"[T]he gem of the Arabic literature of dissent… [Sarmada] isn't narrowly political and doesn't paint a portrait of the uprisings themselves. Instead , it gives us something much more valuable: a detailed view of the entire mechanism of a culture- its connection to the land , its way of telling stories , and its idiosyncrasies. … Channeling Marquez and Borges , Azzam winds the plot audaciously , bringing the story to highly surreal and disquieting places."å – The New Yorker's "Book Bench" "å¢ "With Sarmada , Fadi Azzam proves to us that there are still undiscovered gems in Arabic literature" beautiful writing , long stifled by dictatorship , has just begun to free itself from the grips of censorship. Sarmada and its women dance in front of us with all their senses; they take us by the hand and escort us into their village homes , where the events of this great novel take place."å – Rafik Schami author of The Dark Side of Love "å¢ "Sarmada's magic lingers in the mind and its astonishing images gradually build 'fortification against the meaninglessness of life.' 'Words make us free' and Azzam's work bears testimony to this belief." – Warscapes "å¢ "Places have moods , this novel reminds us. Sometimes Sarmada , a mountain village rising from the Hauran plain of southern Syria , is all 'oblivion , dust and tedium'; at other times it's a shimmering delight , each rock , tree , spring , cliff and cave owning rich histories. Sarmada is also 'a Sheherazade , ' a generator of tales" Brimful of magic , Sarmada is a book to be swallowed in rapturous gulps. It's beautifully written and , save the rare plunge into cliche , beautifully translated by Adam Talib. The major theme- frustrated and unleashed libido- slides only once towards porn mode". This is a very Syrian novel , illustrating sectarian co-existence and providing glimpses of the country's mystical and literary wonders. Political history is integrated smoothly into the narrative. Azzam's criticism of dictatorship is scathingly precise. There's a devastating portrait of a Baathist faux-intellectual: a child-hating headmaster who arranges to have a boy tortured. Sarmada is , indirectly , an early novel of the contemporary Arab revolutions. Liberty , Azzam hints , must break out as surely as smothered sexuality. 'All it takes is one breeze to make dust the ruler of the place.'"å – The Independent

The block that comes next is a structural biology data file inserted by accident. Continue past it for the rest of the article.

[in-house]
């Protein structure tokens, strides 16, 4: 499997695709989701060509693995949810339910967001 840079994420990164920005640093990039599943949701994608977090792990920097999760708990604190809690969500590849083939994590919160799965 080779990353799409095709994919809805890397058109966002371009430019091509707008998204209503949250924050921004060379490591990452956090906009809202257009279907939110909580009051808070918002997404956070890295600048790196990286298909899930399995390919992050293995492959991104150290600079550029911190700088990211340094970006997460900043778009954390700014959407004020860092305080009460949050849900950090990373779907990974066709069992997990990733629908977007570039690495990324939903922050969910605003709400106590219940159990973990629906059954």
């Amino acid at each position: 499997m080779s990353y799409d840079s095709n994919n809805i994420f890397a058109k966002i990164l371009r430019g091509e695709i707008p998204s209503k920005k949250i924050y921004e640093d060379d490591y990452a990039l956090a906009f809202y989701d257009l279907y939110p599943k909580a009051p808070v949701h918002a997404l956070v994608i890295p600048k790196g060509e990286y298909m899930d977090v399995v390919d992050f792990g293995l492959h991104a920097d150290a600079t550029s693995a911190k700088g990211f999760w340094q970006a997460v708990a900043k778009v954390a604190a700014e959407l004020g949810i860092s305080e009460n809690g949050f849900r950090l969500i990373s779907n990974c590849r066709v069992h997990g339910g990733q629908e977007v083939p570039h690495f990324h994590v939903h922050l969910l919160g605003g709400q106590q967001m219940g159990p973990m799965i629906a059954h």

MainReview

"[T]he gem of the Arabic literature of dissent… [Sarmada] isn't narrowly political and doesn't paint a portrait of the uprisings themselves. Instead, it gives us something much more valuable: a detailed view of the entire mechanism of a culture- its connection to the land, its way of telling stories, and its idiosyncrasies. … Channeling Marquez and Borges, Azzam winds the plot audaciously, bringing the story to highly surreal and disquieting places."å – The New Yorker's "Book Bench"

Cover

Paperback, Hardback